CEI’s Battered Business Bureau: The Week in Regulation
The number of new regulations for the year exceeded the 1,500 mark last week, with new rules covering everything from seatbelts to suckerfish.
On to the data:
- Last week, 97 new final regulations were published in the Federal Register, after 61 the previous week.
- That’s the equivalent of a new regulation every one hour and 44 minutes.
- With 1,502 final regulations published so far in 2016, the federal government is on pace to issue 3,283 regulations in 2016. Last year’s total was 3,406 regulations.
- Last week, 1,920 new pages were added to the Federal Register, after 1,895 pages the previous week.
- Currently at 38,004 pages, the 2016 Federal Register is on pace for 84,831 pages. This would exceed the 2015 Federal Register’s all-time record adjusted page count of 81,611.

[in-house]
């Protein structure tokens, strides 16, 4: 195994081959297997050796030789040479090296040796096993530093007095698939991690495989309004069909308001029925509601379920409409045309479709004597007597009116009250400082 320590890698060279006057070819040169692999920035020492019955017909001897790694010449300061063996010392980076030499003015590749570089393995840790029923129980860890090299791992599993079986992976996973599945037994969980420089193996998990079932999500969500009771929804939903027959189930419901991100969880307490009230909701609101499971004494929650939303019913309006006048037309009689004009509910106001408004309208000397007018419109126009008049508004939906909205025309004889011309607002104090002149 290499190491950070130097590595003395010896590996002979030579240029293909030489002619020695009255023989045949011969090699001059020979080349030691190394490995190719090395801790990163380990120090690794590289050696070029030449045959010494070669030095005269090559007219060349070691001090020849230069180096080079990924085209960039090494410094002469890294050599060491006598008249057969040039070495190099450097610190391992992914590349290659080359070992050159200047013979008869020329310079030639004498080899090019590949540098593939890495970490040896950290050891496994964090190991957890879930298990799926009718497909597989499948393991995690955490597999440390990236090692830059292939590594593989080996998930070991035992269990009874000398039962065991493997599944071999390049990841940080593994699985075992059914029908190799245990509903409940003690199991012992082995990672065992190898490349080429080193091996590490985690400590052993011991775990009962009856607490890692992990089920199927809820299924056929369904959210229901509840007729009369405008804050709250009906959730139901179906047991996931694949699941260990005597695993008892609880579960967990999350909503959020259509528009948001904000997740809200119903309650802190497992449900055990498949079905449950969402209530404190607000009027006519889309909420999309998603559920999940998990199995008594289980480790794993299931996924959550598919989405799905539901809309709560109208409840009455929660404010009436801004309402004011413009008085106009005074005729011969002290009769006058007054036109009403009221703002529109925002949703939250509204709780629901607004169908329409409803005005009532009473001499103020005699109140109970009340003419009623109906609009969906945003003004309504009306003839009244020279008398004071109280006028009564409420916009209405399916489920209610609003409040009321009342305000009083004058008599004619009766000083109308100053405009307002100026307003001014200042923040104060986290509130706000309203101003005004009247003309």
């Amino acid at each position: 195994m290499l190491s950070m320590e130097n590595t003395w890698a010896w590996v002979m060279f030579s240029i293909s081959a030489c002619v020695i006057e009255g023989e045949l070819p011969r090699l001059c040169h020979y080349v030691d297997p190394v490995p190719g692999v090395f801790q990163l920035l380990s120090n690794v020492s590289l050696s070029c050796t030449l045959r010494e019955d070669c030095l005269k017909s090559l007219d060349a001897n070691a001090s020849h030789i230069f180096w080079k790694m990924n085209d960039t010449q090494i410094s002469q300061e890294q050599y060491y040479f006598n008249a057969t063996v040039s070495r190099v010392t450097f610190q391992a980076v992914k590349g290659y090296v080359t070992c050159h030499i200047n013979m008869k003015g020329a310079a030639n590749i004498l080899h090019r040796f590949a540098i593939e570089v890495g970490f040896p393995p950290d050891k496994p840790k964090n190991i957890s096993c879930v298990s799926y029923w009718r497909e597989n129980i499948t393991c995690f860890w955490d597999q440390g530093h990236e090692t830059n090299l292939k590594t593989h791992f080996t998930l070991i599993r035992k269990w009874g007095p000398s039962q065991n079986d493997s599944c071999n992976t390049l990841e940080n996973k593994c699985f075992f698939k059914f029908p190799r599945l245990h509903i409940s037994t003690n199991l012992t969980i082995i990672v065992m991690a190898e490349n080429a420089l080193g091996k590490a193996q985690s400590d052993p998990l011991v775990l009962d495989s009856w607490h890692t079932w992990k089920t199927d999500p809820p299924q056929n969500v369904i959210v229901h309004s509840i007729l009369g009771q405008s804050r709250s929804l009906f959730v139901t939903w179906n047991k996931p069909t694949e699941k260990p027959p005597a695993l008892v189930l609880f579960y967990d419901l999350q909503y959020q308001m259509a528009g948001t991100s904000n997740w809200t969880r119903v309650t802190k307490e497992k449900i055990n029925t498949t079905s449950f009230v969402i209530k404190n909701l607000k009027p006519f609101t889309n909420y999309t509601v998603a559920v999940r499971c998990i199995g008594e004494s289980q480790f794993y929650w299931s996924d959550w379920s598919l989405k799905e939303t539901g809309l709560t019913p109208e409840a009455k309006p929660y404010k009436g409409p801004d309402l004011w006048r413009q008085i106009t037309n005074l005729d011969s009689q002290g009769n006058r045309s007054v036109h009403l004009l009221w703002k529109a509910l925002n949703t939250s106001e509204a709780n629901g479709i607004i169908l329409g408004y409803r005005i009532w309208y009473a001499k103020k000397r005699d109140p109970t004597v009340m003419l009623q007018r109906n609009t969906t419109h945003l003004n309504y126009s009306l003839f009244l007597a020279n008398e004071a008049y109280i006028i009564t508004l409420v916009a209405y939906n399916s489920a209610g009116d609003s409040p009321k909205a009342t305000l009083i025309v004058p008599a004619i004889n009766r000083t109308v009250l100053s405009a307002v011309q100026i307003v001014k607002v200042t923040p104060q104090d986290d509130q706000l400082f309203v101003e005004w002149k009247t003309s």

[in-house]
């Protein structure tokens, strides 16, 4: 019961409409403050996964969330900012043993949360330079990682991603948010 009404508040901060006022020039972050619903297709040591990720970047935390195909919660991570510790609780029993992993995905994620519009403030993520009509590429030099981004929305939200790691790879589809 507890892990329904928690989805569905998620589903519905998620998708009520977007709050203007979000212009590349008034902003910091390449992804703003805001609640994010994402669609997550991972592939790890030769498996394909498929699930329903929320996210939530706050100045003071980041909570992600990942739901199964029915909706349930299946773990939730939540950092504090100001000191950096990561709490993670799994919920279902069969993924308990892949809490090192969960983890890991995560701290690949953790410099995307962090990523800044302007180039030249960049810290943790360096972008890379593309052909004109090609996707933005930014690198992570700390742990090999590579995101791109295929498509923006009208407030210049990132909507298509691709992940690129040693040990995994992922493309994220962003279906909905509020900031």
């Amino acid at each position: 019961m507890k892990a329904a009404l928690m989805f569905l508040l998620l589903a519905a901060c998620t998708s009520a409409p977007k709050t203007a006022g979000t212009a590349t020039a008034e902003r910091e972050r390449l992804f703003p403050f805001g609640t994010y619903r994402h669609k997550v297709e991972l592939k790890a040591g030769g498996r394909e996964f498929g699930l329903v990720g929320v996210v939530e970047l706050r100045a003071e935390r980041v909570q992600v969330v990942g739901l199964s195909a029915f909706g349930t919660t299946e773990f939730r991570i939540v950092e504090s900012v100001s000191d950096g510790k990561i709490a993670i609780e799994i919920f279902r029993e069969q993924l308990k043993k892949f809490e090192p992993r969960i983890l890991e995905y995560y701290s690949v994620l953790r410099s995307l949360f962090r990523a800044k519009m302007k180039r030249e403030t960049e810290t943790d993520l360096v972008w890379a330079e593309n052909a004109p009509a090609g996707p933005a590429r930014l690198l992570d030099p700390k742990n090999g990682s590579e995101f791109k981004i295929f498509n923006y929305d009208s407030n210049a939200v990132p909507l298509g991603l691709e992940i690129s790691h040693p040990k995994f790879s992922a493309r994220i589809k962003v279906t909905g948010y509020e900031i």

- Rules are called “economically significant” if they have costs of $100 million or more in a given year. 15 such rules have been published so far in 2016, none in the last week.
- The running compliance cost tally for 2016’s economically significant regulations ranges from $3.59 billion to $5.43 billion.
- 123 final rules meeting the broader definition of “significant” have been published this year.
- So far in 2016, 297 new rules affect small businesses; 45 of them are classified as significant.
Highlights from selected final rules published last week:
- Two new rules for bulk drug substances.
- Reporting requirements for railroad crossing inventories.
- New safety standards for carriages and strollers.
- Sulfur dioxide rules for Minnesota.
- Great American Ballpark, home of the Cincinnati Reds, is right next to the Ohio River. The Coast Guard is establishing safety zones in the river for the occasional fireworks shows the team sometimes puts on after games.
- Energy conservation test procedures for central air conditioners and heat pumps.
- Preventing collisions at sea.
- Commercial drivers are now federally required to wear seatbelts.
- The Zuni bluehead sucker is receiving 34.6 miles of river in New Mexico as designated critical habitat.
For more data, see Ten Thousand Commandments and follow @10KC and @RegoftheDay on Twitter.